The Ministry of Labor and Social Affairs implements this project under the overall supervision of the Deputy Minister for Labor Affairs (and in his/her absence the Minister). In close cooperation with the Director of Labor Market Studies, and under the guidance of the Steering Group, the project is led by the PLACED Project Director. The Project Director is responsible for the effective management of the project’s activities from project procurement through implementation to delivery, including establishing and leading the team, relationship management within the Ministry and beyond, and then gathering and using learning to inform the development of future organizational and system-wide strategy.
I. Objectives of the Assignment
The GRM Senior Specialist will serve as the focal point and coordinator for MoLSA/PLACED Project’s grievance redress mechanism. The Senior Specialist’s key roles are to systematically capture beneficiaries’ complaints and concerns, address issues that can be readily resolved, refer issues where substantive expertise is necessary, and follow up with both the complaint owner and contractors/MoLSA/employers to ensure that the issue is resolved in a fair and timely manner. To achieve this, the GRM head will necessarily work in close coordination with PLACED Project staff and stakeholders to develop and pilot day-to-day procedures for effectively operating MoLSA/PLACED’s grievance redress mechanism. The Senior Specialist will also work to strengthen communications and awareness around the improved grievance redress mechanism.
II. Challenges for PLACED GRMs
As noted in the Environmental Social Management Framework(ESMF) access to GRMs will be a critical risk factor in the implementation of PLACED, in particular for the PLA component. As such, strong GRMs will be necessary in order to mitigate a number of social and environmental risks in PLACED.
This is particularly relevant given the challenges posed not only in terms of accessing GRMs, but in terms of the overall ability to implement them – i.e. the capacity to implement and manage effective GRMs, as well as the need for internal support for correctly implementing these processes.
III. Existing Institutional Arrangements
The MoLSA currently has no standardized GRM, though it does manage them on a project-basis, often incorporating the preferred GRM system of project donors. The MoLSA does have a broader role in addressing complaints raised or issues identified under the Labour Law as part of which it chairs a tripartite committee intended to resolve such disputes.
As noted in the ESMF, however, capacity on this front is weak due to low numbers of labour inspectors, poor awareness of workers on their rights and ability to submit complaints, and subsequently poor data on the incidence and nature of Labour violations. It also has an internal audit capacity, which should be utilized for the purposes of monitoring the performance of the project and its GRMs, though the robustness of this is undetermined and may not be sufficient for this project. Therefore, a comprehensive GRM structure has been proposed for management of overall redresses grievances related to the PLACED-Project and below are the key actors involve in the processing of the grievances:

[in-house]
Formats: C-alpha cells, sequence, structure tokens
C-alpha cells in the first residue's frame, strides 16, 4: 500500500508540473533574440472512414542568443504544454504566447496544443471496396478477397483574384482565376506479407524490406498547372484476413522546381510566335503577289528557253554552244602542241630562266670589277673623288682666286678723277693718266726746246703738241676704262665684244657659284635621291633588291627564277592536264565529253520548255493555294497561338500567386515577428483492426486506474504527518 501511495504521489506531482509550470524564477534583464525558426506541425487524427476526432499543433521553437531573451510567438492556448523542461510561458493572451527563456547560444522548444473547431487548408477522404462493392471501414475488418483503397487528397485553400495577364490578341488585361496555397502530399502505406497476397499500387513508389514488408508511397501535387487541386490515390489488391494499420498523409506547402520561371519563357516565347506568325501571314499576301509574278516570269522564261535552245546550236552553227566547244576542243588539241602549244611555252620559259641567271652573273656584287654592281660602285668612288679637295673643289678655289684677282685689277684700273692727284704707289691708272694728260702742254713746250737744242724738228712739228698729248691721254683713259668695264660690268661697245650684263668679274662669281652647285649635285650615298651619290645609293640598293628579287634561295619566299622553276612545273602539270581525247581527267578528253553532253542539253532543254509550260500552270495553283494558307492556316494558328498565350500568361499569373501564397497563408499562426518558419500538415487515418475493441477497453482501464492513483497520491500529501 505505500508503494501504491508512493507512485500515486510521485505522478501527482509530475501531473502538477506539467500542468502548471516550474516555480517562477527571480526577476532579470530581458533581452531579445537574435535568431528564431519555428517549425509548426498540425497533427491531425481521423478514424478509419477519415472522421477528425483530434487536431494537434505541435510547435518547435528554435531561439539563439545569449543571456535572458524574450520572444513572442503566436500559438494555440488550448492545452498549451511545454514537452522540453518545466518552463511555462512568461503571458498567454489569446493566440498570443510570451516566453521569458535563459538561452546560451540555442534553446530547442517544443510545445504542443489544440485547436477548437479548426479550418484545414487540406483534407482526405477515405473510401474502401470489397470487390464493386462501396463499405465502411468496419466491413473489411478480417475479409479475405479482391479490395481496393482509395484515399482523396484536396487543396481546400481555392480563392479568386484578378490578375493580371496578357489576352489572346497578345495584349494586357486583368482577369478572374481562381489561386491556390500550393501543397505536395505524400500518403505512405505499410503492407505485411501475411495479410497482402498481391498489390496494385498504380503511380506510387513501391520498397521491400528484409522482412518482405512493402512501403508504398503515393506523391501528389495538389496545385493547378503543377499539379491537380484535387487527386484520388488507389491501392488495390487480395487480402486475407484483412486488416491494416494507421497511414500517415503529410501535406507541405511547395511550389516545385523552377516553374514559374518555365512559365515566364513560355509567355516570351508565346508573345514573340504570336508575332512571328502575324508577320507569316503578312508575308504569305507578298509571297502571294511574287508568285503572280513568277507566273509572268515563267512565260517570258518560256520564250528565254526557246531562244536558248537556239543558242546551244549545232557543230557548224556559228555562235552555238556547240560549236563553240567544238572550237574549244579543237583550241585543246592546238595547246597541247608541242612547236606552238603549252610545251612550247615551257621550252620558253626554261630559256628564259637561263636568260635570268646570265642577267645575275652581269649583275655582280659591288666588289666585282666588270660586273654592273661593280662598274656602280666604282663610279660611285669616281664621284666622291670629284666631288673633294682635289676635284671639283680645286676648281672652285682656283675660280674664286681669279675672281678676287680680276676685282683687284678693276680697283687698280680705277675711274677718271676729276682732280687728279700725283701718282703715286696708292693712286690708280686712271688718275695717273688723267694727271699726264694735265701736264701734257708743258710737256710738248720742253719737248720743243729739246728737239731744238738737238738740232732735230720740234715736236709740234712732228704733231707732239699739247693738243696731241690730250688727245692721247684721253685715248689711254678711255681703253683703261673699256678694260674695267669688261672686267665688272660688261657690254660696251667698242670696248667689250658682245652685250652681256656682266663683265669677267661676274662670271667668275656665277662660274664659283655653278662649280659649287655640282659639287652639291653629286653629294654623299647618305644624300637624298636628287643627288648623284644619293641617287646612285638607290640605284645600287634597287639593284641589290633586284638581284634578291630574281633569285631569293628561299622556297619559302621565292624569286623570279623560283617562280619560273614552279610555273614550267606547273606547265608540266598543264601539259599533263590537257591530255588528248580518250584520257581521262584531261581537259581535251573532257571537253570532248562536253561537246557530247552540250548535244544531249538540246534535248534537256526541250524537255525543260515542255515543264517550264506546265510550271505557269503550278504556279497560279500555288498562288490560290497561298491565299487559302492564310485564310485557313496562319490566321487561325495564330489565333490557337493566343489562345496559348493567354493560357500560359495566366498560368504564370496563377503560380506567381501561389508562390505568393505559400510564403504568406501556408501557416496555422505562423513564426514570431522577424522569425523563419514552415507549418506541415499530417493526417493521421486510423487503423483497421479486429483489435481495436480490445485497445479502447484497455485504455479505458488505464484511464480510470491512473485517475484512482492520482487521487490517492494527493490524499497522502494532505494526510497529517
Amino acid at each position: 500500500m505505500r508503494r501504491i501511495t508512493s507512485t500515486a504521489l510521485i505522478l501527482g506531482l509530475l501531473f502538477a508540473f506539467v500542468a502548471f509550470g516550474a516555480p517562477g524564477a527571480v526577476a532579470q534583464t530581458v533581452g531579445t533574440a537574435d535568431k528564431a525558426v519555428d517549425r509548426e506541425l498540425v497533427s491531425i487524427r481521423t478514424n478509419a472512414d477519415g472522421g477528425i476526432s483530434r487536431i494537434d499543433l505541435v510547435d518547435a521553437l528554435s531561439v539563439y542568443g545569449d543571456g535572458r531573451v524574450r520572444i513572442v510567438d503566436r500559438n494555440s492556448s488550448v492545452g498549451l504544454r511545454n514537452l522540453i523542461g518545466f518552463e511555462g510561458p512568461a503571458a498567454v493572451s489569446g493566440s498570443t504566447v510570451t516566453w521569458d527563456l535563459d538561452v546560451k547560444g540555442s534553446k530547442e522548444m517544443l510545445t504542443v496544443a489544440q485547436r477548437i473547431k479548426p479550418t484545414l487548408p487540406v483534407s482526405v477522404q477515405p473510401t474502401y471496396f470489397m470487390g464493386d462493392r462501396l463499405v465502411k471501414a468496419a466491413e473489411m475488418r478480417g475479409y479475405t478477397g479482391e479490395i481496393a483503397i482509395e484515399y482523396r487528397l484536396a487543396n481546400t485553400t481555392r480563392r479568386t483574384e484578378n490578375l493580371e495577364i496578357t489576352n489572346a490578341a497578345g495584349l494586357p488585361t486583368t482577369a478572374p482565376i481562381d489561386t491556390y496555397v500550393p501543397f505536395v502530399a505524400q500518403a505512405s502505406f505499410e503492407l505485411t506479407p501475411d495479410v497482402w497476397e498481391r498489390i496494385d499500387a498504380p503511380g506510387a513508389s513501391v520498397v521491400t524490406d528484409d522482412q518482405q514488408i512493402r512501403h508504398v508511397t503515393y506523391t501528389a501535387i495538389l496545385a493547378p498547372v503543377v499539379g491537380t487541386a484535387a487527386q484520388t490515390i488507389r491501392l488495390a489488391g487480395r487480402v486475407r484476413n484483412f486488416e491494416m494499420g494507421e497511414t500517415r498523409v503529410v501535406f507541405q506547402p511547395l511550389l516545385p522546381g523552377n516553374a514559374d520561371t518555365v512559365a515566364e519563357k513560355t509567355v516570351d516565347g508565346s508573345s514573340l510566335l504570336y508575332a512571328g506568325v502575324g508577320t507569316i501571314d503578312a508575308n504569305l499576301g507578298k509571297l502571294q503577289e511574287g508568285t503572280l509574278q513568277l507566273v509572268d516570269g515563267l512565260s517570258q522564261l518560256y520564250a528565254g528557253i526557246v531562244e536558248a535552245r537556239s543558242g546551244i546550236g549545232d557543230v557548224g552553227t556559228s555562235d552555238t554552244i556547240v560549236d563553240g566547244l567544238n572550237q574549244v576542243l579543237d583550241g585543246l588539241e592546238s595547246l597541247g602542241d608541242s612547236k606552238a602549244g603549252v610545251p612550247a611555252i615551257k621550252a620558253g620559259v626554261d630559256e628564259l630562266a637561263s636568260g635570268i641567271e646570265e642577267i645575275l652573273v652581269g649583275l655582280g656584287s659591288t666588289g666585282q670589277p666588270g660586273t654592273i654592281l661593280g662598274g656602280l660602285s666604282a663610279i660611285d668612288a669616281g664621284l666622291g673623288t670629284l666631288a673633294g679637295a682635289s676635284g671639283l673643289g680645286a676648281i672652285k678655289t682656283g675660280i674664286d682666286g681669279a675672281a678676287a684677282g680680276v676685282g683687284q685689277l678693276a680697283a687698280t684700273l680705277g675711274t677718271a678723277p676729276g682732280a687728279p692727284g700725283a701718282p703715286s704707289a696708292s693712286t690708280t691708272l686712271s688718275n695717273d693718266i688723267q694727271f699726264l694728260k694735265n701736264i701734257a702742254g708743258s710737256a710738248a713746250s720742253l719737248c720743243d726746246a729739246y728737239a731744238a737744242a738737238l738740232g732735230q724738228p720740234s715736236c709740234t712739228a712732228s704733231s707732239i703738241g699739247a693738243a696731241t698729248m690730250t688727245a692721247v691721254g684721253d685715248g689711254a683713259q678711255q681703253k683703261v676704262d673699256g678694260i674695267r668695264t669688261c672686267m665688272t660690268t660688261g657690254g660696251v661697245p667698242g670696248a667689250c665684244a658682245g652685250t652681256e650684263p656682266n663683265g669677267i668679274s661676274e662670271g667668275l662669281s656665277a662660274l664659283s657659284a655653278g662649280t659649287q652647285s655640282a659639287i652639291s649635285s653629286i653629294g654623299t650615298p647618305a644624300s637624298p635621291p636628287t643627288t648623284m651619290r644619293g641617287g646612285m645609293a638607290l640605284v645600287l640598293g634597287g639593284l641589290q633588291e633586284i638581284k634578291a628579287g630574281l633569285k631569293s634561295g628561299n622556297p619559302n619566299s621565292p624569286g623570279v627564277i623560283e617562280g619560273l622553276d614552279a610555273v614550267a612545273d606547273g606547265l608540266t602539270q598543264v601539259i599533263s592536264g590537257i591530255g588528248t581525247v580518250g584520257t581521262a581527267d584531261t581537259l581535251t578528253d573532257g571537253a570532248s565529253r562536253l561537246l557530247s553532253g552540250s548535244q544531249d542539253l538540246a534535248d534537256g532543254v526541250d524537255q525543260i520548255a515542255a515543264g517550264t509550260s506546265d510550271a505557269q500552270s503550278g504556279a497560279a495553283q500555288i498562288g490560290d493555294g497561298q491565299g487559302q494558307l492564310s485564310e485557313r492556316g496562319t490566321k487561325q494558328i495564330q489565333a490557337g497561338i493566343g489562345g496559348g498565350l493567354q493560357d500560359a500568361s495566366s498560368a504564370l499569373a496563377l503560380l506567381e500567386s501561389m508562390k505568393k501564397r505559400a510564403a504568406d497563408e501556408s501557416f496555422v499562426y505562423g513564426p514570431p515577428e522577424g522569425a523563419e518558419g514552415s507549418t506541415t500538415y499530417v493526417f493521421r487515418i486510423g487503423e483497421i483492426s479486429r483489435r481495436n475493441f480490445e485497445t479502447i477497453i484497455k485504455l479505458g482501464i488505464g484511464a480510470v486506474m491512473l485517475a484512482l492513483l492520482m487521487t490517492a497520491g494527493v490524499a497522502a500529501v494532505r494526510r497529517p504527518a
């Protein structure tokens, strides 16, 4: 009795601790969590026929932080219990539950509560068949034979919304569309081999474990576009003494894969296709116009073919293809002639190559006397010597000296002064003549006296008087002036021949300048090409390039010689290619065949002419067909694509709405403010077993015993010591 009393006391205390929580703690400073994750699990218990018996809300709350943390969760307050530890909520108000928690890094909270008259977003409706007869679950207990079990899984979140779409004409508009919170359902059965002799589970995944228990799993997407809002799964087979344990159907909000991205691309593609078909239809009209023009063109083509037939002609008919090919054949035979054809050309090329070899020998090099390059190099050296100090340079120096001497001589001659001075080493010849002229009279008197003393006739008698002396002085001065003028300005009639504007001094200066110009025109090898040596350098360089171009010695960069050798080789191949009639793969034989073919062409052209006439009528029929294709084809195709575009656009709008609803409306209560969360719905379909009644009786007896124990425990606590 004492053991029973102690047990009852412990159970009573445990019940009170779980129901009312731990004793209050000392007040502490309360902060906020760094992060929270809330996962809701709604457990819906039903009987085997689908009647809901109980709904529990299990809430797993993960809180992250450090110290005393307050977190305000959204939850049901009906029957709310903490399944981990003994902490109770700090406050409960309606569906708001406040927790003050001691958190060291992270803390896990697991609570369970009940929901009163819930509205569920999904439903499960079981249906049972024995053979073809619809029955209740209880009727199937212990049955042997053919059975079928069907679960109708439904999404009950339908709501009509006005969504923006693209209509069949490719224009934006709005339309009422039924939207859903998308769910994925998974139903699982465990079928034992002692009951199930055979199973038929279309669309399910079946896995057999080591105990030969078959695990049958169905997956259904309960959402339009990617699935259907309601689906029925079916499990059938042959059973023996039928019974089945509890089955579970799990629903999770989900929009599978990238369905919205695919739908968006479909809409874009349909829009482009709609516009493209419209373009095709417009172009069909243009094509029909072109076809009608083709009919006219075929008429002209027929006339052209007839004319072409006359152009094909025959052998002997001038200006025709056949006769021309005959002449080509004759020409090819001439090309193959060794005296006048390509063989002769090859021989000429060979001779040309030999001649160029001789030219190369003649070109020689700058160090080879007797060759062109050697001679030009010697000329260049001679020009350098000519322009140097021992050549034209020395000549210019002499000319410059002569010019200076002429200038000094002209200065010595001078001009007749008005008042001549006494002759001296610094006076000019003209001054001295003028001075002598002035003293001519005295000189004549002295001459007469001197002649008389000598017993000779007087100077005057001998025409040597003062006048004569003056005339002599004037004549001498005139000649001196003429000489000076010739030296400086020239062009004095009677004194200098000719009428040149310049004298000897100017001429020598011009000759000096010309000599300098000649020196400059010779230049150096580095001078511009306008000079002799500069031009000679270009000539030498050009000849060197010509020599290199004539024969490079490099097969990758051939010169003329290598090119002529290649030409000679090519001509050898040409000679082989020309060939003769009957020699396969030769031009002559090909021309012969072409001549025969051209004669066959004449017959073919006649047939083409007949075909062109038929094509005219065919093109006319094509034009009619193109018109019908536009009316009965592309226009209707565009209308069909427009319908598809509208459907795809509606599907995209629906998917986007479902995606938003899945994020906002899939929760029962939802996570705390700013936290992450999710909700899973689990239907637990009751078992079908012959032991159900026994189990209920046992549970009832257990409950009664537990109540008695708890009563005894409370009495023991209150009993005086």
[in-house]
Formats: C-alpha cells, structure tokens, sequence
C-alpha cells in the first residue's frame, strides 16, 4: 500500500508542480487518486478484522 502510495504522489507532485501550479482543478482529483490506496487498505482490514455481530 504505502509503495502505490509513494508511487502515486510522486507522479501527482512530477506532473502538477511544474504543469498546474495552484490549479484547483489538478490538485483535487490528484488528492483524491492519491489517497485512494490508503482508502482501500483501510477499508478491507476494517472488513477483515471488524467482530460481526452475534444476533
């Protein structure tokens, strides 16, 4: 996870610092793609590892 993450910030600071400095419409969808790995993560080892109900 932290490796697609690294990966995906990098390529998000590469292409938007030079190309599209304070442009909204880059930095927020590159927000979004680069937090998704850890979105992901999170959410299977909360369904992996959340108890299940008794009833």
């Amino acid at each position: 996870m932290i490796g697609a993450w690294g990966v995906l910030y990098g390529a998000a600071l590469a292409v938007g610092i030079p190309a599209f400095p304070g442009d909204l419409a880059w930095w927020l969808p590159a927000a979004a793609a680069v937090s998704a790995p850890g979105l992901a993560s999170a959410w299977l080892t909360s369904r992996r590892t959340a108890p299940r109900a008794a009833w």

· Grievance Redress Unit (GRU) under PLACED project:
Under PLACED project a well-qualified team established to handle jobseeker’s complaints. This team is responsible for condonation and managing of overall GRM issues of both PLA and CED components of PLACED Project.
· Third Party Monitoring – Grievance Redress Mechanism (TPM-GRM) firm:
The TPM will be in charge of GRM matters and will playing a key role in collecting, resolving (if possible), categorizing channeling and providing feedback to the complainant. This firm will report to PLACED/MoLSA.
· Service Providers (who impalement PLA and CED components):
Service Providers (SP) will be contracted through MoLSA to assist jobseekers from enrolment to job placements and sustained employment. the SP will play a fundamental role in ensuring that beneficiaries have full awareness of the GRM and, if required, know how to gain access to it. This firm will have their own GRM to resolve and redress jobseeker’s grievances.
· Grievance Redress Committee (GRC):
The committee will review and addresses grievances which raised by jobseekers; if they are not able to provide best resolution the secretary of the committee will refer complaint to relevant entity for further resolution.
· Afghan Institutes in the UAE (Consulate and Embassy):